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pear jam with fresh sage & honey

oh my, i almost missed my own can jam selection month! it seems that fall is almost everyone’s favorite time of year by the response to the november selection of fall only type fruits like apple, pear, and quinces. it’s mine, too. this is a lovely, delicate and floral preserve that i hope you enjoy. equally nice with a nice triple cream brie, walnuts, and crusty french bread or your morning toast.

pear jam with fresh sage & honey (makes 10-11 eight ounce jars)

7 lbs ripe bartlett pears

juice of 2 lemons

4 c sugar (i use organic cane sugar)

3-4 tbsp local honey

2 -3 tsp aged white balsamic vinegar

1 small bunch fresh sage

peel and core pears. chop into small dice and place in large bowl with lemon juice, turning and covering pears with juice as you cut. add sugar and mix. cover and place in fridge overnight. place in large pot and simmer for about 20-25 until pears are almost translucent. puree with an immersion blender until a small amount of pear pieces remain. simmer for about 15 minutes until thickened. remove from heat. add honey, vinegar, and sage. taste after 2 minutes to test sage infusion – and every minute thereafter until desired level of flavor is reached. be careful, it can get strong quickly.

process for 10 minutes in a water bath.

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november can jam!

how honored i was to be asked by the tigress herself to choose the secret ingredient for the november can jam. what a great month/time of year for canning – such transition! here in texas, we can be slightly ahead of much of the country due to our, ahem, warmer weather. today a few jackets and sweaters have come out of summer’s hiding due to a ‘cold’ front that blew through last night: it is 78 degrees today and it’s got me dreaming of chili. go ahead and laugh – we’re used to it. just remember that when you take a trip to texas in august and it’s 95 degrees with 99 percent humidity, there may be a snicker or two if you complain about it.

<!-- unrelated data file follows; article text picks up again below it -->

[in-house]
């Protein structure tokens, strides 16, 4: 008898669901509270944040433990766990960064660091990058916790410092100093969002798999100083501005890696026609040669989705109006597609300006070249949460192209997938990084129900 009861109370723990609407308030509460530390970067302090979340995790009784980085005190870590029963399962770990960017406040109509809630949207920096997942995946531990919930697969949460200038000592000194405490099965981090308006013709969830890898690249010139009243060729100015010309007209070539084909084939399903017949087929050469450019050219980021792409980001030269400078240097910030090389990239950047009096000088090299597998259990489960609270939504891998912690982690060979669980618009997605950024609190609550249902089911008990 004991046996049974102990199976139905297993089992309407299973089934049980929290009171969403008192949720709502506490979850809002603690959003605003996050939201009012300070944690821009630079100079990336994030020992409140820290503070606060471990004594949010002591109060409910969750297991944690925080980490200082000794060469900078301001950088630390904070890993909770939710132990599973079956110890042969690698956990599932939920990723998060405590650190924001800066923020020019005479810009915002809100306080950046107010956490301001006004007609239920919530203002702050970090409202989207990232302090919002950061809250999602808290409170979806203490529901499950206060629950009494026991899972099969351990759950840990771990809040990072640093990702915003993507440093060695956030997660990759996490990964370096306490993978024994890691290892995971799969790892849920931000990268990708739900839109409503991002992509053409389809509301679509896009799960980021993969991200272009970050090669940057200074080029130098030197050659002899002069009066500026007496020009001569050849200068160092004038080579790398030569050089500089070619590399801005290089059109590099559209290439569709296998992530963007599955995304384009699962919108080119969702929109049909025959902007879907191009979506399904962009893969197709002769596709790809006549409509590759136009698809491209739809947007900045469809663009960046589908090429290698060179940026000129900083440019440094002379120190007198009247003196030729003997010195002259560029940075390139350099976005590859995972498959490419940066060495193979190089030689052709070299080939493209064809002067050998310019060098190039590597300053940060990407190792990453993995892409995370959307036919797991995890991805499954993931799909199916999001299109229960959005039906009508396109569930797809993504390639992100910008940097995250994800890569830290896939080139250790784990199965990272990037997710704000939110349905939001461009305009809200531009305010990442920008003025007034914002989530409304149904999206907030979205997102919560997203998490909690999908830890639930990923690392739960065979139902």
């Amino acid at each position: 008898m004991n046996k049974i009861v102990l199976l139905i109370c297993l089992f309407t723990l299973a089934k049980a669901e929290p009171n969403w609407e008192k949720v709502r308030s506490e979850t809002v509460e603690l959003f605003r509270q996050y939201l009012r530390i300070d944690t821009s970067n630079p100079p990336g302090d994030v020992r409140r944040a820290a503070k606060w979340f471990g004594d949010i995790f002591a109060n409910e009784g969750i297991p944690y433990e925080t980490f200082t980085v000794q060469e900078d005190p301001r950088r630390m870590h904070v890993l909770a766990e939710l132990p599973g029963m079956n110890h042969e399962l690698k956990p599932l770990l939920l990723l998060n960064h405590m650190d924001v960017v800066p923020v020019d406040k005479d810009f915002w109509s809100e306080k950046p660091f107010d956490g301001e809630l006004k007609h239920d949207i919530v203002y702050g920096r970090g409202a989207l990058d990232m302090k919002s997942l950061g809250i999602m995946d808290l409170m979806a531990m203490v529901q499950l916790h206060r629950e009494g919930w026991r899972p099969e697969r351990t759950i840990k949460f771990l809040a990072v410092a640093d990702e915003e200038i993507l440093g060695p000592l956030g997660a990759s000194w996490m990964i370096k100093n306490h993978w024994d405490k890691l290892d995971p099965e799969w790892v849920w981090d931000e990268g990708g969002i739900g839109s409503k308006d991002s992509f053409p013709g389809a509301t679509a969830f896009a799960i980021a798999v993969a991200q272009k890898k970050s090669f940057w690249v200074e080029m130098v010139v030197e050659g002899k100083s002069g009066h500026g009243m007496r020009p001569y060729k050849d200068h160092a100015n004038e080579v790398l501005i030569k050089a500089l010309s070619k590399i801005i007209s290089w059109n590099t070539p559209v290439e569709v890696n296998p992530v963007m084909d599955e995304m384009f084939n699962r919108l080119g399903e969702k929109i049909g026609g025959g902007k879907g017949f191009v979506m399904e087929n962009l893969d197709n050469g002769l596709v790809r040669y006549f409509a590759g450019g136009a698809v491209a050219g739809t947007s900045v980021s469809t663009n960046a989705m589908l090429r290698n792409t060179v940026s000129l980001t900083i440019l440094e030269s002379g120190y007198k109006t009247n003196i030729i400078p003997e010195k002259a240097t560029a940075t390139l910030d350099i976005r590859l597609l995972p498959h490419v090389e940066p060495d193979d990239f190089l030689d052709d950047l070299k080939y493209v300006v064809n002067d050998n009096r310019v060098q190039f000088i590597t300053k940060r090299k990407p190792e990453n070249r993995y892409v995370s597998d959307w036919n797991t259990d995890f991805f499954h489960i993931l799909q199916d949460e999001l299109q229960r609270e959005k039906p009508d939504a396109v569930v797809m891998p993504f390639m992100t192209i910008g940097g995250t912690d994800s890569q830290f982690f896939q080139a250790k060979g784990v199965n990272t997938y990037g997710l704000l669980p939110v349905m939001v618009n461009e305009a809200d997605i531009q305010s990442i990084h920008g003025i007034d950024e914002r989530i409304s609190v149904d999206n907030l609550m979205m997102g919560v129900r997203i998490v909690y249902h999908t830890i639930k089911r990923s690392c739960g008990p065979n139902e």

but today it’s a chilly 78 degrees and i’ve got fall fruit on my mind. mostly fall pie-type fruit. namely………..

apples, pears, and quinces!

yes, ladies and gents, the november pick for the can jam includes these three beauties, anyway you like ’em! with herbs or warm fall spices, all jellied up, au natural or even pickled (gasp!). these three fruit are related, kinda like second cousins really, in that they all produce fruit called a pome. if you want to know more about the exocarp, mesocarp, and endocarp of this type of fruit, feel free to click here. it’s very interesting reading, but after awhile my eyes started glazing over. there has always been some confusion or another between whether the quince was an apple or vice versa. like the apple and pear, quince has been used for centuries in the making of wine and other liquors, for medicinal purposes, and for just plain ol’ eating out of hand.

remember the rules, folks and be sure to post your november can jam recipe between sunday november 14th and friday november 19th at midnight. i am so looking forward to each and every post to expand my canning repertoire.

good luck!

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apple hatch pepper chutney

i love, love, love the sweet and heat that happens when fruit and chiles meet. and since chiles are on the menu for this month’s tigress can jam, they simply had to go the way of sweet and heat as far as i’m concerned. we don’t grow hatch chiles in austin, or even texas for that matter. they can only be grown in a place called hatch, new mexico. think of it like true champagne which only comes from…well, the champagne region of france. otherwise it’s contraband champagne, otherwise known as, sparkling wine. but we have adopted the hatch chile as one of our own here in texas. we just love chiles!

but we do grow ourselves some apples here in texas, which may surprise you. this chutney is made from the cameo variety picked in medina, texas at love creek orchards. i came up with this recipe with influences from so many sources i couldn’t even begin to give credit where it’s due. i guess that means it’s mine now. and dude, you have to have this with a big chunk of excellent aged cheddar or a thick cut pork chop if you’re so inclined.